Private broadcaster eNCA and journalist Lindsay Dentlinger continue to be a talking point almost a week after the “mask mishap”.
Some have called for Dentlinger’s head while others have blamed the ruling party for allowing racial discrimination to thrive in SA.
The ANC on Tuesday led a protest to the broadcaster’s headquarters in Hyde Park, Johannesburg, where it handed over a memorandum.
Here’s the rundown of all the drama:
‘Racism’ captured on video
A news video of Dentlinger interviewing politicians in parliament after the 2021 budget speech last Wednesday went viral. It showed how she asked UDM MP Nqabayomzi Kwankwa to wear a mask while FF Plus leader Pieter Groenewald was interviewed mask-less.
Many accused her of racism and of implying that black South Africans were the “carriers” of Covid-19. More videos of Dentlinger asking black politicians to keep their masks on during interviews without asking the same of white politicians resurfaced on social media.
This was followed by threats to boycott eNCA via the hashtag #eNCAmustFall.
eNCA responds: no malice intended
The station issued an apology on the same day and denied Dentlinger’s conduct was racially motivated.
It also defended her character, saying she is a seasoned journalist whose character had never been questioned. The broadcaster said Dentlinger was in a high-pressure environment and the online backlash was unfair and unfortunate.
Radio and TV personality Anele Mdoda, TV presenter Lerato Kganyago and Idols SA judge Unathi Nkayi were among the celebrities who condemned Dentlinger’s conduct and rejected the station’s apology.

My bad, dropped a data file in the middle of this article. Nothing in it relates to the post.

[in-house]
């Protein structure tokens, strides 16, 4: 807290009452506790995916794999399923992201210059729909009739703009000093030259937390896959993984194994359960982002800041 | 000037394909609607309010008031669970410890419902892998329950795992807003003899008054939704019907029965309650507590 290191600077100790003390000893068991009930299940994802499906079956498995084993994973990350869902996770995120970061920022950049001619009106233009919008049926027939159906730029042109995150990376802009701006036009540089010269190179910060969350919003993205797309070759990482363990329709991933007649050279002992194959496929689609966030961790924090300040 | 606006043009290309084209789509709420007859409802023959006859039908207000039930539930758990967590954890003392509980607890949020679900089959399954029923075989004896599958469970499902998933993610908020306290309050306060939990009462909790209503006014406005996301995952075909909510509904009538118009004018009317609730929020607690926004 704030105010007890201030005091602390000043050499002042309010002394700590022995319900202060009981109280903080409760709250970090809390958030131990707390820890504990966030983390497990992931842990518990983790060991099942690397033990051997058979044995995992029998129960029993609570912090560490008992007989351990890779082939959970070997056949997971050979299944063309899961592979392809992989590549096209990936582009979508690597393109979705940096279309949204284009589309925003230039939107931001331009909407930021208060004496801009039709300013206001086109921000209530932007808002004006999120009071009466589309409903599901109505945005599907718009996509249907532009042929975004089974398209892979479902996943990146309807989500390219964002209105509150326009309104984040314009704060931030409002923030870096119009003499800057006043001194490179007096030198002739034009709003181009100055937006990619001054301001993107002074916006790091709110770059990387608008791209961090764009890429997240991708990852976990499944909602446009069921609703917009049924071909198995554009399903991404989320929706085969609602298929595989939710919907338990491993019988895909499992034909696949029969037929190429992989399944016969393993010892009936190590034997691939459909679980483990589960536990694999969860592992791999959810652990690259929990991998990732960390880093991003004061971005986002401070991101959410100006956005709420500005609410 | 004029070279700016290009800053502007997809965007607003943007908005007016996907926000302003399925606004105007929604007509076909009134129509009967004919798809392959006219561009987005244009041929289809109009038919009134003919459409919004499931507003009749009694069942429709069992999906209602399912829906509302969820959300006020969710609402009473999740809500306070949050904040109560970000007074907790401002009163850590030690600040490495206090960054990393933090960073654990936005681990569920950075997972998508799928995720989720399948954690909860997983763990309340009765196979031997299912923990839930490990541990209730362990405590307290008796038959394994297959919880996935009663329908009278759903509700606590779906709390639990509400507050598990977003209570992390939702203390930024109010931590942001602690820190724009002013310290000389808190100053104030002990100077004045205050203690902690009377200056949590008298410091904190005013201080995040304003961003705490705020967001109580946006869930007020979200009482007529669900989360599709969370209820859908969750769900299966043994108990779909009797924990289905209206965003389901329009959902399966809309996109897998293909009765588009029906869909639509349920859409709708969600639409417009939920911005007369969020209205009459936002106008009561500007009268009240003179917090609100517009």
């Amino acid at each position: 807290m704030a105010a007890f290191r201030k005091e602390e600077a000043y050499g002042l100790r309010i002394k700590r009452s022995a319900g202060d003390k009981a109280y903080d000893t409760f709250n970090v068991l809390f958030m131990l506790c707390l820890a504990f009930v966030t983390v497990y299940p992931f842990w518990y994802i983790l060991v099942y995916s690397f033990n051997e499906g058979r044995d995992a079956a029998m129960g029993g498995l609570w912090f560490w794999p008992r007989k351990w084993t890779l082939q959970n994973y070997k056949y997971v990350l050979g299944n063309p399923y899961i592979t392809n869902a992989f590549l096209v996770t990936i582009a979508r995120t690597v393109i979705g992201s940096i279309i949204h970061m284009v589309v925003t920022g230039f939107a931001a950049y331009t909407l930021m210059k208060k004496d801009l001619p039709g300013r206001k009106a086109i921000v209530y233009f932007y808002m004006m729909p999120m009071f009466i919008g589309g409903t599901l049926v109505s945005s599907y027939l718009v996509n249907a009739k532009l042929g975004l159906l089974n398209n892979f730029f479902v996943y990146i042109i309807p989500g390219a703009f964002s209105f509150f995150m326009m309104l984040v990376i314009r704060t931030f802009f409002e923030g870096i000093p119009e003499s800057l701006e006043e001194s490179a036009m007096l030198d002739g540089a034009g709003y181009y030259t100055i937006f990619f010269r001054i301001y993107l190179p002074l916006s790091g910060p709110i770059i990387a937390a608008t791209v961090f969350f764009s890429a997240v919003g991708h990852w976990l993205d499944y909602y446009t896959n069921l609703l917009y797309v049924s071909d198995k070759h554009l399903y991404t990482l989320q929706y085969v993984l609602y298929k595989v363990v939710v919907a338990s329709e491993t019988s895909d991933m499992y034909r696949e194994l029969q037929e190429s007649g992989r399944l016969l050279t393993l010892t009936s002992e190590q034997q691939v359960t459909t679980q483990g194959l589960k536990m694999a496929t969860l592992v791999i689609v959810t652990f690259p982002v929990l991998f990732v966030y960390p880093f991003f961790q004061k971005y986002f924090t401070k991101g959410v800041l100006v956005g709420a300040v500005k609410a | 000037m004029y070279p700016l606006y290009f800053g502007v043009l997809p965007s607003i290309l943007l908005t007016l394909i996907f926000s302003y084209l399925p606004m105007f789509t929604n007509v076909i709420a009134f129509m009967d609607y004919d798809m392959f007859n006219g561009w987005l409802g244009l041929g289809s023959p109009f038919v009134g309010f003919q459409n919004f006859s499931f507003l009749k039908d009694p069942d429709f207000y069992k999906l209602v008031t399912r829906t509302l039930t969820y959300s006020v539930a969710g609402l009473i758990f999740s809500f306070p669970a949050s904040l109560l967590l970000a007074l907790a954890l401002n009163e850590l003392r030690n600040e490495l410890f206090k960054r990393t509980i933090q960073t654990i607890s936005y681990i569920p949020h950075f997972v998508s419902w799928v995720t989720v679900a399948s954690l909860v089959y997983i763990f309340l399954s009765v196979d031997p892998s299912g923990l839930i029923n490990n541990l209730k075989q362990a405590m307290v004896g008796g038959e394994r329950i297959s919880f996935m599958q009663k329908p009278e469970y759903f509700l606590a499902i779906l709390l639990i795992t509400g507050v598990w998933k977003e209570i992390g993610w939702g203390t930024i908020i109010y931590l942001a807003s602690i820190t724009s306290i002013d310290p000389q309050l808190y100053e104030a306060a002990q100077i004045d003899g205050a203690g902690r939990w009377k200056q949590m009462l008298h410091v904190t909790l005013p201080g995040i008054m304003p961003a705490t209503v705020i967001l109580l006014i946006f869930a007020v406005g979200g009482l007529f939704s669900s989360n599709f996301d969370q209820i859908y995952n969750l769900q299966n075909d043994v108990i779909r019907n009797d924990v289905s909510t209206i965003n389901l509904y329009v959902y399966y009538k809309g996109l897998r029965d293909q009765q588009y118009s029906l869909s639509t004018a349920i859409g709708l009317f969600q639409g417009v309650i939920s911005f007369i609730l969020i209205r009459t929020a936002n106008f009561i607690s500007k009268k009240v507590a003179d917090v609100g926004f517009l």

Mdoda said the station should not have defended Dentlinger while Nkayi said the interviews reflected “white supremacy.”
ANC protests at eNCA headquarters
ANC deputy secretary-general Jessie Duarte led protesters who gathered outside eNCA’s offices on Tuesday. Former ministers Bathabile Dlamini and Nomvula Mokonyane were also present.
The ruling party handed over a memorandum and gave eNCA seven days to respond to its demands.
The demands include that the broadcaster withdraws its statement in which it defended the journalist, publicly acknowledge its history of mistreating black people and commits to training its journalists and management on human rights.
During an interview with JJ Tabane on eNCA on Monday night, Dentlinger said the viral clips were from October last year to Wednesday last week.
She denied that she refused to speak to black people who were not wearing masks .
She said company policy compels reporters to ask interviewees to wear masks, but claimed she forgot to ask this when she spotted Groenewald, who was her first interviewee after the budget speech. She apologised for this.
Dentlinger said under normal circumstances, she would have a producer with her who ensures guests are ready for interviews but this was not the case due to the Covid-19 pandemic.
“People don’t want to hear it was an oversight for me not to ask Groenewald to wear a mask. He was my first interviewee. Things are working differently in this time of Covid-19.”
She said she was reminded when she saw Kwankwa wearing his mask to ask him to keep it on during the interview.
By Cebelihle Bhengu